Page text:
WASHINGTON, D.C. — Proposed changes to the US hours-of-service rules announced Dec. 23 may have been less drastic than many in the industry had feared, but they still met with much criticism.
The rules, which may – or may not – reduce driving time to 10 hours per day (the FMCSA expressed its preference for the reduction, but said it would first consult with the public), add stipulations to the 34-hour restart and allow extensions to the 14-hour workday in some situations, sparked mixed reaction. But the American Trucking Associations (ATA), which had been sounding warnings of a potential loss of driving time, reacted strongly to the announcement.
“When viewed against trucking’s sterling safety record,” said ATA president Bill Graves, “it’s plain that the Obama Administration’s willingness to break something that’s not broken likely has everything to do with politics and little or nothing to do with highway safety or driver health.”
Highway safety records would seem to bear truth to that contention. Since the current hours-of-service rules were introduced in 2004, the trucking industry in the US has seen crash-related fatalities decline 33% from 2003 levels while both fatality and injury crash rates have reached historic lows.
Graves said the proposed rules will do nothing to improve highway safety, and are “overly complex, chock full of unnecessary restrictions on professional truck drivers and, at its core, would substantially reduce trucking’s productivity.”
The ATA warned the proposed changes “will be enormously expensive for trucking and the economy.” The association pointed out the FMCSA itself estimated, just two years ago, costs of over $2.2 billion if the daily drive time was reduced by one hour and the restart provision was significantly changed. ATA also contended that just two years ago, FMCSA concluded that “eliminating the eleventh hour is unlikely to be cost effective under any reasonable set of circumstances.”
“This proposal includes even more restrictions than what FMCSA previously considered,” said Graves.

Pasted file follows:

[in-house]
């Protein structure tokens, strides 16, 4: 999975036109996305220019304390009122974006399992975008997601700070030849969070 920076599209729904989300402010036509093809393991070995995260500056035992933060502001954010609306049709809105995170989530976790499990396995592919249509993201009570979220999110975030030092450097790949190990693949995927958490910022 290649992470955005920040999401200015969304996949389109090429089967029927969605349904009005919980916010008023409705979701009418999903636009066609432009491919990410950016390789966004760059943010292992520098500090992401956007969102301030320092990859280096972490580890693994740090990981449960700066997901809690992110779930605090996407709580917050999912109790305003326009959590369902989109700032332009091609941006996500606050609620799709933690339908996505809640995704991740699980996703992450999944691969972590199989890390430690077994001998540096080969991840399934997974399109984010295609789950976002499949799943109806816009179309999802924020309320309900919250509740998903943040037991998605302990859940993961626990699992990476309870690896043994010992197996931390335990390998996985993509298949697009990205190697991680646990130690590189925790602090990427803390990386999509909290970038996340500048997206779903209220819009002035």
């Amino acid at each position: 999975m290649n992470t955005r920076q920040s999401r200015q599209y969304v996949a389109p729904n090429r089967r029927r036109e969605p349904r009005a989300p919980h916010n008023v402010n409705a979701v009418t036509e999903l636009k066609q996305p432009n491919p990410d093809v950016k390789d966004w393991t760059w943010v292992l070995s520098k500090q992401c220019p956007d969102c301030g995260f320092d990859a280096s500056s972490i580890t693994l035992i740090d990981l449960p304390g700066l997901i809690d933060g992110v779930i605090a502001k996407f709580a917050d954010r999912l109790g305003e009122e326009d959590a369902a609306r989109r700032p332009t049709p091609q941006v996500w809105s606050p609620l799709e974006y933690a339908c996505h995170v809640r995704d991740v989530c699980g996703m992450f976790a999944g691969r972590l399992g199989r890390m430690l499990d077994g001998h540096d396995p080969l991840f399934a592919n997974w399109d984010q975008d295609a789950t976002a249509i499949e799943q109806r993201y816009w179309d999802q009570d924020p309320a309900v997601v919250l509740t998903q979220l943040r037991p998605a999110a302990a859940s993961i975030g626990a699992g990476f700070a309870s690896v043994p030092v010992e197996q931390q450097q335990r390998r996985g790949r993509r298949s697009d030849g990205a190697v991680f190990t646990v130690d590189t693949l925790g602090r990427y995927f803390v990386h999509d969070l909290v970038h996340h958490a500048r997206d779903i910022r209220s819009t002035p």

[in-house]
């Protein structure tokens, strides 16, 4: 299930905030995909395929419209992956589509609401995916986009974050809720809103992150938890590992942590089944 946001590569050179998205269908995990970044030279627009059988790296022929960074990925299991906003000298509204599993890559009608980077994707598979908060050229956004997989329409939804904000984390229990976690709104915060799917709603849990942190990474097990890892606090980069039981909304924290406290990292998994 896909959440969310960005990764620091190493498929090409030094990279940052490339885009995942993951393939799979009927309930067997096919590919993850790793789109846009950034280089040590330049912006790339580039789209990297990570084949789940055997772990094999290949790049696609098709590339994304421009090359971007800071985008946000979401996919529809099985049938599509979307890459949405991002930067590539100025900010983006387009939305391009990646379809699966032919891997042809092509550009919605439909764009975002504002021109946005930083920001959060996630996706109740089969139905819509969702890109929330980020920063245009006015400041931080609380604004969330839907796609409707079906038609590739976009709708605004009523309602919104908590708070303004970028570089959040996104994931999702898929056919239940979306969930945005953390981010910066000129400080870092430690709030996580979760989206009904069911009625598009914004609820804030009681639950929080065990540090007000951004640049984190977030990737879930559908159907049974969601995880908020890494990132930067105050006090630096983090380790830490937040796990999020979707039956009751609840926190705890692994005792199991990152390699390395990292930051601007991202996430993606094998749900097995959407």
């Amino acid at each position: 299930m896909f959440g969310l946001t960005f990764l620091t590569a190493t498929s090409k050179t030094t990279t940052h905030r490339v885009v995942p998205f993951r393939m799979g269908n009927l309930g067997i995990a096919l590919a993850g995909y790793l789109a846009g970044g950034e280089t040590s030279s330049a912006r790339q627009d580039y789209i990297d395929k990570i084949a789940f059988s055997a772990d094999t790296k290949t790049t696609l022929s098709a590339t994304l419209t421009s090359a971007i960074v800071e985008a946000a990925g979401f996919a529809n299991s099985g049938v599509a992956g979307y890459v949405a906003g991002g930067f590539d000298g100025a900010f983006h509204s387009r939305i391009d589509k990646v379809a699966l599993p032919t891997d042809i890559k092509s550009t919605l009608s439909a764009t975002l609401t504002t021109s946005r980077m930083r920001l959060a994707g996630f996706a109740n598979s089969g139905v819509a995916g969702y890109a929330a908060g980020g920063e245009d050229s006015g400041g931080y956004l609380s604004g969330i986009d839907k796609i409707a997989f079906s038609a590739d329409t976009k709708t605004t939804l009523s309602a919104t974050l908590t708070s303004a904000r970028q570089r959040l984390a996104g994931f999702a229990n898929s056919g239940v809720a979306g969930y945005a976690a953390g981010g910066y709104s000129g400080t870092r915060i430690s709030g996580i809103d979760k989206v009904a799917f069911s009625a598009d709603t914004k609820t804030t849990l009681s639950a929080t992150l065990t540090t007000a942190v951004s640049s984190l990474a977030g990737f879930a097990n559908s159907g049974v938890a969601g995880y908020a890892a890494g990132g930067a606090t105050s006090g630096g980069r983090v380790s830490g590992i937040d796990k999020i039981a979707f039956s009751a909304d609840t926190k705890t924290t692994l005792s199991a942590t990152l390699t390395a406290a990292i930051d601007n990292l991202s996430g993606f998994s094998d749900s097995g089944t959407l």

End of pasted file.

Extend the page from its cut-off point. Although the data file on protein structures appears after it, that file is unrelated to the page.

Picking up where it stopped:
While the ATA is naturally opposed to the reduction in daily allowable driving time, it also takes issue with the fact the new rules would reduce maximum daily working time by an hour (drivers will have to complete all work-related activities within 13 hours to allow for a one-hour break) and would revise the 34-hour restart, requiring two consecutive off-duty periods from midnight to 6 a.m.
In a strongly worded news release, the ATA accused the FMCSA of contradicting itself.
“Especially troubling is this Administration’s disregard for the negative safety impacts the proposed changes would have – impacts expressly recognized by FMCSA in the past,” the ATA said. “For example, FMCSA previously found that the eleventh hour of driving time does not increase driver weekly hours; is used for flexibility purposes; does not increase driver-fatigue risks; and that eliminating it would promote more aggressive driving (to meet time constraints) and lead to placing tens of thousands of less experienced drivers on the road who would pose greater crash risks. With respect to the 34-hour restart, FMCSA has correctly found in the past that requiring two nights of sleep would disrupt drivers’ circadian cycle and add to more daytime driving in congested periods, again increasing crashes. FMCSA’s reversal on these crucial matters is hard to explain in other than political terms.”